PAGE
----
Quantbase Leverage Flagship
Built to capitalize on broad economic growth and hedge against downturns by rotating into a 3x leveraged S&P position when the market shows signs of growth, or a short-term T-Bill position when the market shows signs of crisis.
Fund
703.27%
vs
Benchmark
184.33%
Fund Holdings
The fund rotated into bonds due to signals indicating high volatility and a dropping market.
Fund details
Stats
4.17/5
Risk score
Max draw down (of range)
Daily Sharpe (of range)
Daily Volatility (of range)
Monthly Volatility (of range)
23.00%
Correlation to S&P (total)
Description
Follows a highly cited research paper (see key considerations) which tests and validates a fairly straightforward strategy: Employ leverage in good times and bonds in bad times. This strategy has had consistent returns since before the great depression but following it as an individual is difficult, which is why we offer it.
Key Considerations
This strategy comes from a quant research paper focused on a long-run leveraged strategy to survive downturns as large as the Great Depression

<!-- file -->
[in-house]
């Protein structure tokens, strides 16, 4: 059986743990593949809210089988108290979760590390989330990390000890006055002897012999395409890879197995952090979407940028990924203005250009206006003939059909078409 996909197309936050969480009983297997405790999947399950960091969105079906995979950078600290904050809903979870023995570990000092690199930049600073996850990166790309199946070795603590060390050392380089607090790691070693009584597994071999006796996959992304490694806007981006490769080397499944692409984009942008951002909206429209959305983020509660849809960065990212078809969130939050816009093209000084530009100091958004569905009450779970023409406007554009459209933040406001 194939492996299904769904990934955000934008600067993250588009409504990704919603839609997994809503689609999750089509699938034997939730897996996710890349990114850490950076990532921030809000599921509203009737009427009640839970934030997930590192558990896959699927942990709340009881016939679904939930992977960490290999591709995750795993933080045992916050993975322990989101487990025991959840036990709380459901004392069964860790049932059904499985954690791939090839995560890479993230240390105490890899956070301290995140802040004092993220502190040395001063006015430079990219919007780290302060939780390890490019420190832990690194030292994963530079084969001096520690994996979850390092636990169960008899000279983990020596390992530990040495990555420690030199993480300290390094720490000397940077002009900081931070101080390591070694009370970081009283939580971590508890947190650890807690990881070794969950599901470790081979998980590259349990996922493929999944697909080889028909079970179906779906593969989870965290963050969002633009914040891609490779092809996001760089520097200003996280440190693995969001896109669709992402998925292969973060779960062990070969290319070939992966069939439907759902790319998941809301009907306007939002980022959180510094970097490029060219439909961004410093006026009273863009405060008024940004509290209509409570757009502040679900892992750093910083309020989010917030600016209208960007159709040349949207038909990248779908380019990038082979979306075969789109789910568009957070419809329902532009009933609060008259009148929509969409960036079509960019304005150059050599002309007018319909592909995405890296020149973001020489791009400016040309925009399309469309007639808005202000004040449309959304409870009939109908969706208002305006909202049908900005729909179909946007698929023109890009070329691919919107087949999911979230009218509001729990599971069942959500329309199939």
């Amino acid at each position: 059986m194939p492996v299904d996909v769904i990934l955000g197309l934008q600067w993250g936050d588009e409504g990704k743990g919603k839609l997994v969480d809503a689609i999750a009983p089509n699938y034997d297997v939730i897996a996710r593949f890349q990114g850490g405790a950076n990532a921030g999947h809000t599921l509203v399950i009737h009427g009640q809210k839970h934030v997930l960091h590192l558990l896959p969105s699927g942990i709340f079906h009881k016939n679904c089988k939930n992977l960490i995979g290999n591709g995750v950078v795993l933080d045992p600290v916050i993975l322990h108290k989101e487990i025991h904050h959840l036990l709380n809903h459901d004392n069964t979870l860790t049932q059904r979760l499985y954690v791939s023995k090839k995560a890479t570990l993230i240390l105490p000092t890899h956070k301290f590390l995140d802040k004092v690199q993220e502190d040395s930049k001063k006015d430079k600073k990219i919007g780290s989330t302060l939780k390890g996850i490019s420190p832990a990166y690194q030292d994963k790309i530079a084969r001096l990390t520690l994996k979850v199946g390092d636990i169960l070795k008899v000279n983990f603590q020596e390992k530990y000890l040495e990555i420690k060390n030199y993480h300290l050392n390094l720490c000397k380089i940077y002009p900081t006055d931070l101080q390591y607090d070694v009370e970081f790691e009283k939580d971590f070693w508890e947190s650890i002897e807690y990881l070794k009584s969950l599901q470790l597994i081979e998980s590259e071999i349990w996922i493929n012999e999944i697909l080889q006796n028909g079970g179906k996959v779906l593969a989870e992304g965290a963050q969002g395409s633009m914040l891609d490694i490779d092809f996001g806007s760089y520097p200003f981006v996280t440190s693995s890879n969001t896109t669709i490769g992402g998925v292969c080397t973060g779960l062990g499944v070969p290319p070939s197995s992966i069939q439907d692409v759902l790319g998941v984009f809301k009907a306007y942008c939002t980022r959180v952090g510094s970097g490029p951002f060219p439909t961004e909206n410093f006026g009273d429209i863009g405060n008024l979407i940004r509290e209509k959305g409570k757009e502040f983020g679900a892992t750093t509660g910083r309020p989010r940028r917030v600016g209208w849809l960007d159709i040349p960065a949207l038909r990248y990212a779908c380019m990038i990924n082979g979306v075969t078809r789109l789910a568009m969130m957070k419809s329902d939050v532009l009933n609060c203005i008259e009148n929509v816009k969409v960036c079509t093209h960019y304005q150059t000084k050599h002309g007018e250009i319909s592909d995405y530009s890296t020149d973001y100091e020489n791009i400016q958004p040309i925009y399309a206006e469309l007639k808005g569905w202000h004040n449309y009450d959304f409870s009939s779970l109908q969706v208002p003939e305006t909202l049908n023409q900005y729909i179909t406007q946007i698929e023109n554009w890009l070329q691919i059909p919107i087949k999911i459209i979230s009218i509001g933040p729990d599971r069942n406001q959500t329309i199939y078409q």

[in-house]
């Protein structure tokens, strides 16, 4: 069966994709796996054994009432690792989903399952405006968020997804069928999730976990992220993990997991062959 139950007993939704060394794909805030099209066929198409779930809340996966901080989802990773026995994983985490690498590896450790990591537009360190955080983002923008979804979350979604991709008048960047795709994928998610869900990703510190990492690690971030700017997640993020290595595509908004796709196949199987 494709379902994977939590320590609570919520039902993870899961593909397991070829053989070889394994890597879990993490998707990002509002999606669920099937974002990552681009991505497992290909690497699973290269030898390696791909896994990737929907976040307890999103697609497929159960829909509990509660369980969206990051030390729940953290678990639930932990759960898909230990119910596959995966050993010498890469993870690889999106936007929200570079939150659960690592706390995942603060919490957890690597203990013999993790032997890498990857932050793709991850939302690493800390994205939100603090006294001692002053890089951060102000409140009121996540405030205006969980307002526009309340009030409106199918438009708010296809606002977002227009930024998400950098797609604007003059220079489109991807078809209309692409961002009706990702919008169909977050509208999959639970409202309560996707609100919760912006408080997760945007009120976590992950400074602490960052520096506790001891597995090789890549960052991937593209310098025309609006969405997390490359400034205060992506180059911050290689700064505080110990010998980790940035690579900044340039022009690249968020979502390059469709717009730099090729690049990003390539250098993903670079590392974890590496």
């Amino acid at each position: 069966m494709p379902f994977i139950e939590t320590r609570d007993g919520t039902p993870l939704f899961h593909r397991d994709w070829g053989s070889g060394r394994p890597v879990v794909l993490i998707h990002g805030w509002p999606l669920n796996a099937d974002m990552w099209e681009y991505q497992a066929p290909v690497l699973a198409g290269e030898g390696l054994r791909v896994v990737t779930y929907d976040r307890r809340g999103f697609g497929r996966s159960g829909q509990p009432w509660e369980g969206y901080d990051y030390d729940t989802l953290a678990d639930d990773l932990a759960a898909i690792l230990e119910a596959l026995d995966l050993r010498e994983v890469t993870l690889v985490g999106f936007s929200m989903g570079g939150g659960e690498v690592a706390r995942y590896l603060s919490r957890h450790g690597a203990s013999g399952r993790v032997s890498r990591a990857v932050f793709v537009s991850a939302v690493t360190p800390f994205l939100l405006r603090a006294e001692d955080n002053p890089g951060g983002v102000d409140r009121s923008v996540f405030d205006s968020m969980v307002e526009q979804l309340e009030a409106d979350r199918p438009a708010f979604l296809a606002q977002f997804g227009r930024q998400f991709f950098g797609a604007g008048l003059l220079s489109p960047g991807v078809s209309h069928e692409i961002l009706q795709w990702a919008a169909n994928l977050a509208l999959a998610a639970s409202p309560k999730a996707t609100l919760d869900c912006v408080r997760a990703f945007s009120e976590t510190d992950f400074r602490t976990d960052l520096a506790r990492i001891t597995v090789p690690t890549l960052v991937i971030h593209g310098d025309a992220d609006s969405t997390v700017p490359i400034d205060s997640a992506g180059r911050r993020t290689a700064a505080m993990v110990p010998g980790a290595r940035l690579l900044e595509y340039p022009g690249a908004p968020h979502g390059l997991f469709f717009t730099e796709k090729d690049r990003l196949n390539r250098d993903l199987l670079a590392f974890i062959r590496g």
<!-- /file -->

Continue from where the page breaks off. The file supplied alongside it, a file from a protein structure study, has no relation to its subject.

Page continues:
There are two main parts to this strategy -- the moving averages determine when to be in the market or not, and the leverage amplifies upside/downside in either case
Of note, this strategy remained flat during the Great Recession -- while the S&P dropped over 50% and just buying and holding the leveraged S&P ETF dropped almost 99%, this strategy suffered a max drawdown of near 10% from 2008-2010
Because leveraged ETFs use financial derivatives to give you 3x or 2x leverage to the underlying, they don't always fully track the index -- the return of leveraged funds for periods longer than a single day will be the result of its return for each day compounded over the period. What this means that, in general, in a rising market, a 3x leveraged instrument would likely deliver more than 3x returns, but in a sideways or falling market, a 3x leveraged instrument would underperform its underlying by more than 3x. For example, if the S&P goes up 5% over a week, a 3x ETF might not go up exactly 15%. This is especially important in high-volatility markets, where leveraged ETFs may underperform their expected returns due to the compounding effects detailed earlier. In a very general sense, the reason for this is that tracking restarts at the start of each trading day -- 3x ETF performance is based on the daily move of its underlying 1x, and not on the 3x ETF's share value itself.